&;As Peter Wohlleben reminds us in The Heartbeat of Trees, trees are the vocabulary of nature as forests are the brainbank of a living planet. This was the codex of the ancient world, and it must be the fine focus of our future.&; &;Dr. Diana Beresford-Kroeger, author of To Speak for the Trees and The Global Forest

&;Peter Wohlleben knows the battle that lies before us: forging a closer relationship with nature before we destroy it. In The Heartbeat of Trees he takes us deep into the global forest to show us how.&;&;Jim Robbins, author of The Man Who Planted Trees

- (Perseus Publishing)

Author Biography

Peter Wohlleben spent over twenty years working for the forestry commission in Germany before leaving to put his ideas of ecology into practice. He now runs an environmentally-friendly woodland in Germany, where he is working for the return of primeval forests. He is the author of numerous books about the natural world including the New York Times bestseller The Hidden Life of Trees, The Inner Lives of Animals, and The Secret Wisdom of Nature, which together make up his bestselling The Mysteries of Nature Series. He has also written numerous books for children including Can You Hear the Trees Talking? and Peter and the Tree Children.

Jane Billinghurst's career has been in book publishing in the UK, the US, and Canada, as an editor, publisher, writer, and translator. She is the translator of the New York Times-bestseller The Hidden Life of Trees by German forester Peter Wohlleben.

- (Perseus Publishing)

Peter Wohlleben spent over twenty years working for the forestry commission in Germany before leaving to put his ideas of ecology into practice. He now runs an environmentally-friendly woodland in Germany, where he is working for the return of primeval forests. He is the author of numerous books about the natural world including the New York Times bestseller The Hidden Life of Trees, The Inner Lives of Animals, and The Secret Wisdom of Nature, which together make up his bestselling The Mysteries of Nature Series. He has also written numerous books for children including Can You Hear the Trees Talking? and Peter and the Tree Children.

Jane Billinghurst&;s career has been in book publishing in the UK, the US, and Canada, as an editor, publisher, writer, and translator. She is the translator of the New York Times-bestseller The Hidden Life of Trees by German forester Peter Wohlleben.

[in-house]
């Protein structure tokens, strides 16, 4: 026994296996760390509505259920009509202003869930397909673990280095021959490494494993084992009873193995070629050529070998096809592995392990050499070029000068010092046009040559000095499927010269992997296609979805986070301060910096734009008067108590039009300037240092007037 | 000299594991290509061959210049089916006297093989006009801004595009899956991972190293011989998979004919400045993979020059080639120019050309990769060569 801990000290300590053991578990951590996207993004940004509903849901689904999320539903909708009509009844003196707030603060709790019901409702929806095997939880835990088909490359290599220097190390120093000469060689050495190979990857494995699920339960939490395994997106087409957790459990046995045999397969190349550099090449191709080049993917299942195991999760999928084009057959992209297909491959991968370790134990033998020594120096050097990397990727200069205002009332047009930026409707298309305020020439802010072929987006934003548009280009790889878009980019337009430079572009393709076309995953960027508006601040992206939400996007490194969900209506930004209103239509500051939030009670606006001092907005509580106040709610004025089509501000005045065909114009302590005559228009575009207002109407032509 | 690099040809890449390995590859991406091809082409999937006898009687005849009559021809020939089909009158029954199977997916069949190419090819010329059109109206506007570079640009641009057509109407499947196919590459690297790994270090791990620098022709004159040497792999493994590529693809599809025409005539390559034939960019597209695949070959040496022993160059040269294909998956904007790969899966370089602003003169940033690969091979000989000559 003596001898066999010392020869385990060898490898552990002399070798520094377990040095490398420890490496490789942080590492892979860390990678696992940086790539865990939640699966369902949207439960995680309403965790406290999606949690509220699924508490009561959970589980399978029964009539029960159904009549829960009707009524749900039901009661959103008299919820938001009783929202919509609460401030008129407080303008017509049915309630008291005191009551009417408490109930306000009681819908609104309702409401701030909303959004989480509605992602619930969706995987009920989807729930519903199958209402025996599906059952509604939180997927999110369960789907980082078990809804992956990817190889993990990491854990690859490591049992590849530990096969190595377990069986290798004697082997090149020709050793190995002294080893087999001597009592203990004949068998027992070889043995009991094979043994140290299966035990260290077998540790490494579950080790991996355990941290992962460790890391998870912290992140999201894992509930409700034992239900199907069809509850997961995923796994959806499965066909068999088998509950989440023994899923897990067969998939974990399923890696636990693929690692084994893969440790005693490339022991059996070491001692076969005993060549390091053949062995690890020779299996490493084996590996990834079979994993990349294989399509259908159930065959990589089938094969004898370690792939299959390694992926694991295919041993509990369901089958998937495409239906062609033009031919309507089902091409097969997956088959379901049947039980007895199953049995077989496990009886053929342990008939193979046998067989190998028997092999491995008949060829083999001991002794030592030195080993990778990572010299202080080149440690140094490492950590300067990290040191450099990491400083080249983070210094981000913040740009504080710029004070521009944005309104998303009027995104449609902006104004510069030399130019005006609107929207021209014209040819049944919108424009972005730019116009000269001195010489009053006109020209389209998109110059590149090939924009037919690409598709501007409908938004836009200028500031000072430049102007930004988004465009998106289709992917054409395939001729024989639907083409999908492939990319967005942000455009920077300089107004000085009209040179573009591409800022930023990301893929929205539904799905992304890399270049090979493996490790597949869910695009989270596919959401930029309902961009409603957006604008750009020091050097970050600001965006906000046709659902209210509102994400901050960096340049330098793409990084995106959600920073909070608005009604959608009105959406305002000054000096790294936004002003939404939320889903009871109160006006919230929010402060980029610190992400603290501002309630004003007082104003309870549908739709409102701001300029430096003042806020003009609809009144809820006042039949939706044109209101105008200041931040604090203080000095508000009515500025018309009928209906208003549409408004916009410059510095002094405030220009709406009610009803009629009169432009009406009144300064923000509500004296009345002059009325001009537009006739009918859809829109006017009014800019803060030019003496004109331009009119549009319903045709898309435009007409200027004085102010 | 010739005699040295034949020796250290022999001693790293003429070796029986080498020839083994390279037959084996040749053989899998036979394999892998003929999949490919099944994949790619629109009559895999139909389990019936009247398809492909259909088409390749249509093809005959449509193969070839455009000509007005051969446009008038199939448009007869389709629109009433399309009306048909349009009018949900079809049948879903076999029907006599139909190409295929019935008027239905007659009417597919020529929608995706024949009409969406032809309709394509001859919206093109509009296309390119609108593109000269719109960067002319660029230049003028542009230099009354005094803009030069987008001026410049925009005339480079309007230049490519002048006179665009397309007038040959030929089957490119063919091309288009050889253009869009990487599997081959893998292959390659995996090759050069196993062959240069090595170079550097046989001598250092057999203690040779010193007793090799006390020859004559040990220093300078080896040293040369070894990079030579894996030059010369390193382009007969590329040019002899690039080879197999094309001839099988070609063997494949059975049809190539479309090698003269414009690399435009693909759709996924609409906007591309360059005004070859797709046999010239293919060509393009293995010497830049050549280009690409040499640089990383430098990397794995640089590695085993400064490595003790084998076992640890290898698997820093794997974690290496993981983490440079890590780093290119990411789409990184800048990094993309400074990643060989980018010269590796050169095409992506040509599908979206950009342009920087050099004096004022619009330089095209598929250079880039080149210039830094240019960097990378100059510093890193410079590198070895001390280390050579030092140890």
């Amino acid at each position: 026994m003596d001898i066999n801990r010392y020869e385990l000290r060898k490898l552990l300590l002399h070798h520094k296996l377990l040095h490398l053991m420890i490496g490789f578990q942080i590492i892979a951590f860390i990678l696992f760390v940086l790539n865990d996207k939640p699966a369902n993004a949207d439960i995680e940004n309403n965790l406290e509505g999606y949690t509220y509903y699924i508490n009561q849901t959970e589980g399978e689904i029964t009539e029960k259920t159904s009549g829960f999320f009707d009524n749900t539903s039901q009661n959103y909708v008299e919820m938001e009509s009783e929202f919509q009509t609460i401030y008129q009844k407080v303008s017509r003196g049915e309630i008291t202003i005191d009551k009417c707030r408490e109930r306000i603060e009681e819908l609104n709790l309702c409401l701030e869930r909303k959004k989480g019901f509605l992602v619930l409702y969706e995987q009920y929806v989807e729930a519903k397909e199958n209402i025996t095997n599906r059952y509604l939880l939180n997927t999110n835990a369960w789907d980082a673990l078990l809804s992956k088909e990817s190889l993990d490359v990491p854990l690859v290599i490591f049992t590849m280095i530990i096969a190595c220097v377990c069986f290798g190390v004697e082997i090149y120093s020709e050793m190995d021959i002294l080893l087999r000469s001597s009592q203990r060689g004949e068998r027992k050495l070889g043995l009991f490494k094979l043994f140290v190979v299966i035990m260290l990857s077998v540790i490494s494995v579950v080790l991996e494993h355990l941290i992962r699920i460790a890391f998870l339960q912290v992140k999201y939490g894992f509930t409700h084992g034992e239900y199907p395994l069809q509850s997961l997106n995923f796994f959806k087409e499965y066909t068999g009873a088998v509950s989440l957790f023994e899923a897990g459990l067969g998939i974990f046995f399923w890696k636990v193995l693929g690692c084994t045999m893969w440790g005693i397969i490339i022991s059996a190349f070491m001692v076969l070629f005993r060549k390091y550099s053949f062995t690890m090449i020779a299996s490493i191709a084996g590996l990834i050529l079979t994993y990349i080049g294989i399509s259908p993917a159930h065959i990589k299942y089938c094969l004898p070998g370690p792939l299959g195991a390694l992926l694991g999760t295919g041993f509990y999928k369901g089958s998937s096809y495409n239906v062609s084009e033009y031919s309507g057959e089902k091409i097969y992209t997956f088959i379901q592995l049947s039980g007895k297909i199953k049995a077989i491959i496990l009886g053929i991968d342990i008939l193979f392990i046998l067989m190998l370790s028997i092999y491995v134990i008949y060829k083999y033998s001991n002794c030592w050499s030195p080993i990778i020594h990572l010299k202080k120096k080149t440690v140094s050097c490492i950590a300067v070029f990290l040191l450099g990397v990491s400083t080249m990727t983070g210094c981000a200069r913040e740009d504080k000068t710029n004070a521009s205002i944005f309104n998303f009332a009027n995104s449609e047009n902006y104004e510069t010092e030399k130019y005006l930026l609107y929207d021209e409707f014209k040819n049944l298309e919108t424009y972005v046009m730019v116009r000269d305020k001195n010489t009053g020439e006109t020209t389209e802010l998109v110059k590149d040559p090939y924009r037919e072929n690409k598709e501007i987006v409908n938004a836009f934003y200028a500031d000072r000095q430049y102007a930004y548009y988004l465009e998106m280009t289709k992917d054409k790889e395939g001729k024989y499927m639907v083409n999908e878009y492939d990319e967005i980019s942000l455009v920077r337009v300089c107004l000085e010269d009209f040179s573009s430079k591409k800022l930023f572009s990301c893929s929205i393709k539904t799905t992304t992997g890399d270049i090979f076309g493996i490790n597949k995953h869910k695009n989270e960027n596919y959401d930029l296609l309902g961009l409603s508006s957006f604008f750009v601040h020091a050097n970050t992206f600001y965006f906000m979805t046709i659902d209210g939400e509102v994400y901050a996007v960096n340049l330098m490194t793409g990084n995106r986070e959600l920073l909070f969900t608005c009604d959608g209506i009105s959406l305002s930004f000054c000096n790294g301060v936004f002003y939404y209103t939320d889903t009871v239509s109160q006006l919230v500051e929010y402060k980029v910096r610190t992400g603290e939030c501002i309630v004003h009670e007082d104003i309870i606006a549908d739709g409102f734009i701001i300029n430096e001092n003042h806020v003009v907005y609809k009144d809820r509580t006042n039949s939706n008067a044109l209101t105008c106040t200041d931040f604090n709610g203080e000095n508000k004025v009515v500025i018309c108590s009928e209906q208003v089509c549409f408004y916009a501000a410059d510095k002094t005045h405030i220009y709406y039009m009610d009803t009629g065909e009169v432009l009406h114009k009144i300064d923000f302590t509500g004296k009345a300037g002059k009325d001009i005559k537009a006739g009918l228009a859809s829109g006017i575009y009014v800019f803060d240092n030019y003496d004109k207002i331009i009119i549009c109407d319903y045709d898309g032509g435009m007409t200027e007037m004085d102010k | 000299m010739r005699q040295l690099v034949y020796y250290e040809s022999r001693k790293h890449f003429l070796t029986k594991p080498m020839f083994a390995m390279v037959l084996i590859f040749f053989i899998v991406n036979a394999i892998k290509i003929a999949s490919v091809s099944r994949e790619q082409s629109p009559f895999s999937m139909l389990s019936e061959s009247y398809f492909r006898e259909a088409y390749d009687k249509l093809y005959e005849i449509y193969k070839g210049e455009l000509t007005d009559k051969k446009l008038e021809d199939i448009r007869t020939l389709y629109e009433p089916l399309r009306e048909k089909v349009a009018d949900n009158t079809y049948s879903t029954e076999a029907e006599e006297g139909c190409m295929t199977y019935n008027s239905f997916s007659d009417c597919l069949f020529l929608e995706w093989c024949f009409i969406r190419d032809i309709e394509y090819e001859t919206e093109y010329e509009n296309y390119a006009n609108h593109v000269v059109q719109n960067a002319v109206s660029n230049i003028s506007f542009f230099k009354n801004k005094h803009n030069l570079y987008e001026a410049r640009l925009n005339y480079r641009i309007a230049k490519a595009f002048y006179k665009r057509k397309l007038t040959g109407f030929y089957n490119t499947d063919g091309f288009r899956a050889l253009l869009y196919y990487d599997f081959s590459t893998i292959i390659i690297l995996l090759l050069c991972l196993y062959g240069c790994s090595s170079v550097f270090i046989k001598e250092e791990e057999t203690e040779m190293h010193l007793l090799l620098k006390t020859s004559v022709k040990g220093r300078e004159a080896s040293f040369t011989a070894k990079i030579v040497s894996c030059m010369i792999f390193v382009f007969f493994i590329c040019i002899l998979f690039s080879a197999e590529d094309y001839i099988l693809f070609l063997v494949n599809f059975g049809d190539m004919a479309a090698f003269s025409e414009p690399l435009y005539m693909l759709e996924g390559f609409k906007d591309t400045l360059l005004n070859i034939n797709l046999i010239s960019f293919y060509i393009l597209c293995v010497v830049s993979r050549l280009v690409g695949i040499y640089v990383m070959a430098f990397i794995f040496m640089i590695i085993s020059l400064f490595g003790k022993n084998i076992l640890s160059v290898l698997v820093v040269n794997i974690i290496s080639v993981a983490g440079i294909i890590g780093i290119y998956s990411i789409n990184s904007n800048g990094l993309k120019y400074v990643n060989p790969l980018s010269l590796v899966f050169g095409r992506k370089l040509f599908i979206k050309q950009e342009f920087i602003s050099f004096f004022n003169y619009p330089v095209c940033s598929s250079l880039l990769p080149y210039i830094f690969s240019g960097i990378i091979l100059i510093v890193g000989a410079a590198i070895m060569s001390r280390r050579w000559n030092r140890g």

- (Perseus Publishing)

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Reviews Via Publishers Weekly

Publishers Weekly Reviews

Forester Wohlleben (The Hidden Life of Trees) takes an eclectic look at humanity's relationships with trees in this heartfelt survey. To prove that "the ancient tie that binds humans and nature exists to this day and is as strong as ever," Wohlleben looks at tree worship (including the "marriage of trees" ritual in Italy), common expressions such as "shaking like a leaf," and the various ways humans use products derived from plants for medication (willow tree bark helps with headaches, for example). He also notes traits shared between plants and humans: a South American vine can see, he argues, as it creates leaves exactly like those of its host tree, and he offers evidence that spruce trees feel pain when attacked by bark beetles. Paramount to Wohlleben is the role forests play in the health of nature and civilization—he mourns the destruction of diverse old-growth forests, and decries modern forestry's single species "plantations," where endless cycles of planting, thinning, and clear-cutting destroy the very meaning of forest. Along the way, moving accounts of fellow activists' efforts to save treasured woodlands bolster his plea that humans should let forests return to their natural state. Nature-minded readers will enjoy this episodic deep dive. (June)

Copyright 2021 Publishers Weekly.

Publishers Weekly Reviews

Forester Wohlleben (The Hidden Life of Trees) takes an eclectic look at humanity's relationships with trees in this heartfelt survey. To prove that "the ancient tie that binds humans and nature exists to this day and is as strong as ever," Wohlleben looks at tree worship (including the "marriage of trees" ritual in Italy), common expressions such as "shaking like a leaf," and the various ways humans use products derived from plants for medication (willow tree bark helps with headaches, for example). He also notes traits shared between plants and humans: a South American vine can see, he argues, as it creates leaves exactly like those of its host tree, and he offers evidence that spruce trees feel pain when attacked by bark beetles. Paramount to Wohlleben is the role forests play in the health of nature and civilization—he mourns the destruction of diverse old-growth forests, and decries modern forestry's single species "plantations," where endless cycles of planting, thinning, and clear-cutting destroy the very meaning of forest. Along the way, moving accounts of fellow activists' efforts to save treasured woodlands bolster his plea that humans should let forests return to their natural state. Nature-minded readers will enjoy this episodic deep dive. (June)

Copyright 2021 Publishers Weekly.